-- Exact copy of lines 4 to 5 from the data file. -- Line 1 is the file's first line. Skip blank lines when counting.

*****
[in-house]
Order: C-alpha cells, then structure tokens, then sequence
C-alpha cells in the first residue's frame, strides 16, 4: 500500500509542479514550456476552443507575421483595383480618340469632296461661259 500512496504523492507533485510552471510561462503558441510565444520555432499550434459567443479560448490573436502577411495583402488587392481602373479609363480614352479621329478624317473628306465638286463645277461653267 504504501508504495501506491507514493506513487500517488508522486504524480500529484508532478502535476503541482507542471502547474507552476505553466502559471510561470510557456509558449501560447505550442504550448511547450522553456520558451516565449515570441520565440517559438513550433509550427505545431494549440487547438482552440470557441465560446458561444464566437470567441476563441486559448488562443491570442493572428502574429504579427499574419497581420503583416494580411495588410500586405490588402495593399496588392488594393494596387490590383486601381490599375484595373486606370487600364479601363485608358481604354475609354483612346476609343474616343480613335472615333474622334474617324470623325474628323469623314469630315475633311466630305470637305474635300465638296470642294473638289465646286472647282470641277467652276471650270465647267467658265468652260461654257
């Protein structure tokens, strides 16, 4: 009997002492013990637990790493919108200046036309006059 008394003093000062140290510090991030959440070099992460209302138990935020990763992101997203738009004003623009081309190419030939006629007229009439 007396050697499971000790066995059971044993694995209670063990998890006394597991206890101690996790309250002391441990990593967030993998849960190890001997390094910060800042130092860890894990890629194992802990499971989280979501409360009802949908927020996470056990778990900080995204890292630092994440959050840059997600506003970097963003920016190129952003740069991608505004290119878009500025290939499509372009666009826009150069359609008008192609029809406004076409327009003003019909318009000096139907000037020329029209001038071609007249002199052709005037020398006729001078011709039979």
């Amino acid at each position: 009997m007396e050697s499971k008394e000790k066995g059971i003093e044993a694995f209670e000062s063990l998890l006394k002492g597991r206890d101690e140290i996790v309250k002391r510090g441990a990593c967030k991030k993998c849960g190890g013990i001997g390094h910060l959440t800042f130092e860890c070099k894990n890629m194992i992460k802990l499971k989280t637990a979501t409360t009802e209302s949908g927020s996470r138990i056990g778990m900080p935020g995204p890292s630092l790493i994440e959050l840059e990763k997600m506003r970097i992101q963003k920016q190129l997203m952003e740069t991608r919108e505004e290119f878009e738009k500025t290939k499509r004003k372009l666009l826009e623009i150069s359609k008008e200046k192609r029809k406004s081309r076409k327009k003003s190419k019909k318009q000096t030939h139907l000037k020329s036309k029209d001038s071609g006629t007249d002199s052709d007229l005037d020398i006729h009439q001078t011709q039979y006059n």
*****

């Protein structure tokens, strides 16, 4: 009997002492013990637990790493919108200046036309006059 008394003093000062140290510090991030959440070099992460209302138990935020990763992101997203738009004003623009081309190419030939006629007229009439 007396050697499971000790066995059971044993694995209670063990998890006394597991206890101690996790309250002391441990990593967030993998849960190890001997390094910060800042130092860890894990890629194992802990499971989280979501409360009802949908927020996470056990778990900080995204890292630092994440959050840059997600506003970097963003920016190129952003740069991608505004290119878009500025290939499509372009666009826009150069359609008008192609029809406004076409327009003003019909318009000096139907000037020329029209001038071609007249002199052709005037020398006729001078011709039979």
């Amino acid at each position: 009997m007396e050697s499971k008394e000790k066995g059971i003093e044993a694995f209670e000062s063990l998890l006394k002492g597991r206890d101690e140290i996790v309250k002391r510090g441990a990593c967030k991030k993998c849960g190890g013990i001997g390094h910060l959440t800042f130092e860890c070099k894990n890629m194992i992460k802990l499971k989280t637990a979501t409360t009802e209302s949908g927020s996470r138990i056990g778990m900080p935020g995204p890292s630092l790493i994440e959050l840059e990763k997600m506003r970097i992101q963003k920016q190129l997203m952003e740069t991608r919108e505004e290119f878009e738009k500025t290939k499509r004003k372009l666009l826009e623009i150069s359609k008008e200046k192609r029809k406004s081309r076409k327009k003003s190419k019909k318009q000096t030939h139907l000037k020329s036309k029209d001038s071609g006629t007249d002199s052709d007229l005037d020398i006729h009439q001078t011709q039979y006059n």